In the summer of 1964, more than 700 primarily white, affluent college students from northern communities descended on Mississippi, in a heroic and coordinated effort hatched by Bob Moses of the Student Nonviolent Coordinating Committee (SNCC), to join forces with black residents and voter registration activists to shake the white supremacist infrastructure in the state and in much of the South to its core.
Stanley Nelson’s documentary, Freedom Summer, provides an inside look at these events from the perspective of the student volunteers and the activists who orchestrated Freedom Summer. The film also looks at the formation of a counter-delegation, the Mississippi Freedom Democratic Party, to the all-white Mississippi delegation at the Democratic National Convention that year.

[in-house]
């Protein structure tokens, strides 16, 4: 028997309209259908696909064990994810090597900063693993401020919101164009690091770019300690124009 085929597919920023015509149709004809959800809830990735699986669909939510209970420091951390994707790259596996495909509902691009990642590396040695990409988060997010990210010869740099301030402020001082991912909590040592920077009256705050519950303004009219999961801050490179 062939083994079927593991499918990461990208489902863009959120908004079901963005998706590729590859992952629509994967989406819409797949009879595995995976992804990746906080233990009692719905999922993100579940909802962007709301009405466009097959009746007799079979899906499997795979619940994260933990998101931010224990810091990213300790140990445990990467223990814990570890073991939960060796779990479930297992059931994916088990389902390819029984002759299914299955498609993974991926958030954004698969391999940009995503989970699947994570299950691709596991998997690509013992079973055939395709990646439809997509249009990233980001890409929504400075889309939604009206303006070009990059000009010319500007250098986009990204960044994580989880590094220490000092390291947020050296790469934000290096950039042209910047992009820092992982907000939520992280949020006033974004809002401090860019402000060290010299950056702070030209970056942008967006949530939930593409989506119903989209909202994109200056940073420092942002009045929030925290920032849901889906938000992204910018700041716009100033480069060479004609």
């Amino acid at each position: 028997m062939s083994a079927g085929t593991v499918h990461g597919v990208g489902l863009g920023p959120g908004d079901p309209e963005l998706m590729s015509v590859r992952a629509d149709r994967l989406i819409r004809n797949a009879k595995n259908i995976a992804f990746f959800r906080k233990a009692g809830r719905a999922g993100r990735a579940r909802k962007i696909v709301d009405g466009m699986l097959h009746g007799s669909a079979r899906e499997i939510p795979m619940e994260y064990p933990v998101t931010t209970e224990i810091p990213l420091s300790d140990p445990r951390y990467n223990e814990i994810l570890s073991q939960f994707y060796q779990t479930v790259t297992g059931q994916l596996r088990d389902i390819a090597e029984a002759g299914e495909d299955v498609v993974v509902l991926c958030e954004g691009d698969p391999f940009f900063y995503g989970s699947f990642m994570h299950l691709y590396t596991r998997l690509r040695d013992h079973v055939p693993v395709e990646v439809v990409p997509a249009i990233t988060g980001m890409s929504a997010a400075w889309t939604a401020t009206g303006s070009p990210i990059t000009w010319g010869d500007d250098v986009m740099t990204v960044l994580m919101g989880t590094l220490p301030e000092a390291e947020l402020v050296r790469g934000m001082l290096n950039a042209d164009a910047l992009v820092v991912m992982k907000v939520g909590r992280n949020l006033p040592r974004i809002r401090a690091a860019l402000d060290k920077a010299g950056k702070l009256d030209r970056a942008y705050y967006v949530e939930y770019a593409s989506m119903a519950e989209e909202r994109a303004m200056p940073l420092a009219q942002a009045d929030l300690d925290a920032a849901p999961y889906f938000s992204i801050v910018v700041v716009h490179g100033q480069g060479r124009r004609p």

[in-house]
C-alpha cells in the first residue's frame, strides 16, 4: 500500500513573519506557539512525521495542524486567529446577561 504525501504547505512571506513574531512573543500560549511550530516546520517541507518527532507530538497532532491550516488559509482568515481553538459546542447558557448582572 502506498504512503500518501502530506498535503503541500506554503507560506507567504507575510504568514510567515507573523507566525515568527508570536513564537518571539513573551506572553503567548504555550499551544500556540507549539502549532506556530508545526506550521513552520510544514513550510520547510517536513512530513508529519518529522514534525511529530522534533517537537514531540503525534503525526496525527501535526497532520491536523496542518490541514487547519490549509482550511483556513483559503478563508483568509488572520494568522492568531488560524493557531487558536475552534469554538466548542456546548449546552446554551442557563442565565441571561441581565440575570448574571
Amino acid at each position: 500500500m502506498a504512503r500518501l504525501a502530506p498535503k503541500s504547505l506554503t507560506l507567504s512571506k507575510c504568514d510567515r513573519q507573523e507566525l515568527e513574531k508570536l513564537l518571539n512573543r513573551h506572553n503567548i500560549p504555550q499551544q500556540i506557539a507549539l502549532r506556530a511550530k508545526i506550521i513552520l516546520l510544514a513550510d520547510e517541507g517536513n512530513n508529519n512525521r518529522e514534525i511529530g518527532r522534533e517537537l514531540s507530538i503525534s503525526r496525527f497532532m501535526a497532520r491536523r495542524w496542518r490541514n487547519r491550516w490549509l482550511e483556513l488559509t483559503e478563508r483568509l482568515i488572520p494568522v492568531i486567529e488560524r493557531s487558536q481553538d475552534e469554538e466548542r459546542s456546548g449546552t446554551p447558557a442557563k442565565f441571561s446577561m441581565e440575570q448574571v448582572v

After a recent screening at the Open Society Foundations, a panel discussion explored that moment of incredible alliance and fortitude and its significance today for global movements for equity.
- Aryeh Neier, president emeritus of the Open Society Foundations, former national executive director for the ACLU, and a founder of Human Rights Watch
- Courtland Cox, former member of SNCC and now president of SNCC Legacy Project
- Jonathan Stith, national coordinator of the Alliance for Educational Justice
- Anna Csilla Daróczi, former gender research fellow at the European Roma Rights Center